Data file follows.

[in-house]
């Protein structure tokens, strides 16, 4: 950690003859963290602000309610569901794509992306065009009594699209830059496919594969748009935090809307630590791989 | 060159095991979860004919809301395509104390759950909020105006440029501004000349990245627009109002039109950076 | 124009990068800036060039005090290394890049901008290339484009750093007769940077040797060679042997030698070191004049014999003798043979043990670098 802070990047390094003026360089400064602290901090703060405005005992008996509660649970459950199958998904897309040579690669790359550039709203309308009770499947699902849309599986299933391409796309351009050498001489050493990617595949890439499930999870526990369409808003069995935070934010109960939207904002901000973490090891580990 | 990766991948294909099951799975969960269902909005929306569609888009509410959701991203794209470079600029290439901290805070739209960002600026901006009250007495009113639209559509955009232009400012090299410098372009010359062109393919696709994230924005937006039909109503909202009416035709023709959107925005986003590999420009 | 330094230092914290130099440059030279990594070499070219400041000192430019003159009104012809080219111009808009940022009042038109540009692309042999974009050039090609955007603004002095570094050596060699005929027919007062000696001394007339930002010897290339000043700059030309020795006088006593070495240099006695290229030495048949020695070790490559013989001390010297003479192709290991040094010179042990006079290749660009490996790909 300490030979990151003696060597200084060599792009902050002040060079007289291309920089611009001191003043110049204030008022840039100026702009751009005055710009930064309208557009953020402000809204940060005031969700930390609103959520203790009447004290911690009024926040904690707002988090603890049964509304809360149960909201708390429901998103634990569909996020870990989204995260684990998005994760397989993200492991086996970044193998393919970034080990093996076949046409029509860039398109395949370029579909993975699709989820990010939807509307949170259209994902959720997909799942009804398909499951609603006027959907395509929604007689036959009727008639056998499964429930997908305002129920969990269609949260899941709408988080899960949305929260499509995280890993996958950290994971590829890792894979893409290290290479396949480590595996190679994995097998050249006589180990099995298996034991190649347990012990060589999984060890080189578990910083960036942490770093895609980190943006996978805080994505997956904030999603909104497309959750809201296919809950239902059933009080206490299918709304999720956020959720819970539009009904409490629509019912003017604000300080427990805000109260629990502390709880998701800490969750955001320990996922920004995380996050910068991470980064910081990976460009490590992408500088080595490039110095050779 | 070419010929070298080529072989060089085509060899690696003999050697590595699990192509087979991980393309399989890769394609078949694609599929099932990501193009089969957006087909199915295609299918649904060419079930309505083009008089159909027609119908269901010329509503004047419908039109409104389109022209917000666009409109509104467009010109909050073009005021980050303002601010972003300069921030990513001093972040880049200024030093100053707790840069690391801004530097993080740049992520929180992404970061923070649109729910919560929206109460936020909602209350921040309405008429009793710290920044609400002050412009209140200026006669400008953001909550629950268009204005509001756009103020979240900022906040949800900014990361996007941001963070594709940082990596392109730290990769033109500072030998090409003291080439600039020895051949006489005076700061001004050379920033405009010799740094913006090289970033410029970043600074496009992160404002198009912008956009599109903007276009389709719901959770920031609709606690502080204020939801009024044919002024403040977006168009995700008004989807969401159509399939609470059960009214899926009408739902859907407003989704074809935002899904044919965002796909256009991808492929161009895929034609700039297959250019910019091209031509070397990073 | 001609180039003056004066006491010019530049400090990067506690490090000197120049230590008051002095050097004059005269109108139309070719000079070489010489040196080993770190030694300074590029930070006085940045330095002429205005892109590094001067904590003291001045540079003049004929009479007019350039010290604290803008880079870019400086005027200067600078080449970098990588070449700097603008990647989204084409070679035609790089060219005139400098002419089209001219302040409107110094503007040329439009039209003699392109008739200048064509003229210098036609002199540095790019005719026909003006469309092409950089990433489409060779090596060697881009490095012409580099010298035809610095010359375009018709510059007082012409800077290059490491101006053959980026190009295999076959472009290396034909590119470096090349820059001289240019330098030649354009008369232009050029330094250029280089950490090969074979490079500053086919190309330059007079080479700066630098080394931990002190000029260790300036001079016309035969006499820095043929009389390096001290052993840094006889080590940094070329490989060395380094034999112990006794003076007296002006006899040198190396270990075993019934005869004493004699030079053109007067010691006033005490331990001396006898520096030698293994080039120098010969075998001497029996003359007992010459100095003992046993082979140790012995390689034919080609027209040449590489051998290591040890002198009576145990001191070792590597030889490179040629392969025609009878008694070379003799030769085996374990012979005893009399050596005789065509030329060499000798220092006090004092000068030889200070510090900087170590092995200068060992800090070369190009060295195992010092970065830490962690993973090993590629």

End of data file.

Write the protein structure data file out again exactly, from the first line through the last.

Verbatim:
[in-house]
């Protein structure tokens, strides 16, 4: 950690003859963290602000309610569901794509992306065009009594699209830059496919594969748009935090809307630590791989 | 060159095991979860004919809301395509104390759950909020105006440029501004000349990245627009109002039109950076 | 124009990068800036060039005090290394890049901008290339484009750093007769940077040797060679042997030698070191004049014999003798043979043990670098 802070990047390094003026360089400064602290901090703060405005005992008996509660649970459950199958998904897309040579690669790359550039709203309308009770499947699902849309599986299933391409796309351009050498001489050493990617595949890439499930999870526990369409808003069995935070934010109960939207904002901000973490090891580990 | 990766991948294909099951799975969960269902909005929306569609888009509410959701991203794209470079600029290439901290805070739209960002600026901006009250007495009113639209559509955009232009400012090299410098372009010359062109393919696709994230924005937006039909109503909202009416035709023709959107925005986003590999420009 | 330094230092914290130099440059030279990594070499070219400041000192430019003159009104012809080219111009808009940022009042038109540009692309042999974009050039090609955007603004002095570094050596060699005929027919007062000696001394007339930002010897290339000043700059030309020795006088006593070495240099006695290229030495048949020695070790490559013989001390010297003479192709290991040094010179042990006079290749660009490996790909 300490030979990151003696060597200084060599792009902050002040060079007289291309920089611009001191003043110049204030008022840039100026702009751009005055710009930064309208557009953020402000809204940060005031969700930390609103959520203790009447004290911690009024926040904690707002988090603890049964509304809360149960909201708390429901998103634990569909996020870990989204995260684990998005994760397989993200492991086996970044193998393919970034080990093996076949046409029509860039398109395949370029579909993975699709989820990010939807509307949170259209994902959720997909799942009804398909499951609603006027959907395509929604007689036959009727008639056998499964429930997908305002129920969990269609949260899941709408988080899960949305929260499509995280890993996958950290994971590829890792894979893409290290290479396949480590595996190679994995097998050249006589180990099995298996034991190649347990012990060589999984060890080189578990910083960036942490770093895609980190943006996978805080994505997956904030999603909104497309959750809201296919809950239902059933009080206490299918709304999720956020959720819970539009009904409490629509019912003017604000300080427990805000109260629990502390709880998701800490969750955001320990996922920004995380996050910068991470980064910081990976460009490590992408500088080595490039110095050779 | 070419010929070298080529072989060089085509060899690696003999050697590595699990192509087979991980393309399989890769394609078949694609599929099932990501193009089969957006087909199915295609299918649904060419079930309505083009008089159909027609119908269901010329509503004047419908039109409104389109022209917000666009409109509104467009010109909050073009005021980050303002601010972003300069921030990513001093972040880049200024030093100053707790840069690391801004530097993080740049992520929180992404970061923070649109729910919560929206109460936020909602209350921040309405008429009793710290920044609400002050412009209140200026006669400008953001909550629950268009204005509001756009103020979240900022906040949800900014990361996007941001963070594709940082990596392109730290990769033109500072030998090409003291080439600039020895051949006489005076700061001004050379920033405009010799740094913006090289970033410029970043600074496009992160404002198009912008956009599109903007276009389709719901959770920031609709606690502080204020939801009024044919002024403040977006168009995700008004989807969401159509399939609470059960009214899926009408739902859907407003989704074809935002899904044919965002796909256009991808492929161009895929034609700039297959250019910019091209031509070397990073 | 001609180039003056004066006491010019530049400090990067506690490090000197120049230590008051002095050097004059005269109108139309070719000079070489010489040196080993770190030694300074590029930070006085940045330095002429205005892109590094001067904590003291001045540079003049004929009479007019350039010290604290803008880079870019400086005027200067600078080449970098990588070449700097603008990647989204084409070679035609790089060219005139400098002419089209001219302040409107110094503007040329439009039209003699392109008739200048064509003229210098036609002199540095790019005719026909003006469309092409950089990433489409060779090596060697881009490095012409580099010298035809610095010359375009018709510059007082012409800077290059490491101006053959980026190009295999076959472009290396034909590119470096090349820059001289240019330098030649354009008369232009050029330094250029280089950490090969074979490079500053086919190309330059007079080479700066630098080394931990002190000029260790300036001079016309035969006499820095043929009389390096001290052993840094006889080590940094070329490989060395380094034999112990006794003076007296002006006899040198190396270990075993019934005869004493004699030079053109007067010691006033005490331990001396006898520096030698293994080039120098010969075998001497029996003359007992010459100095003992046993082979140790012995390689034919080609027209040449590489051998290591040890002198009576145990001191070792590597030889490179040629392969025609009878008694070379003799030769085996374990012979005893009399050596005789065509030329060499000798220092006090004092000068030889200070510090900087170590092995200068060992800090070369190009060295195992010092970065830490962690993973090993590629």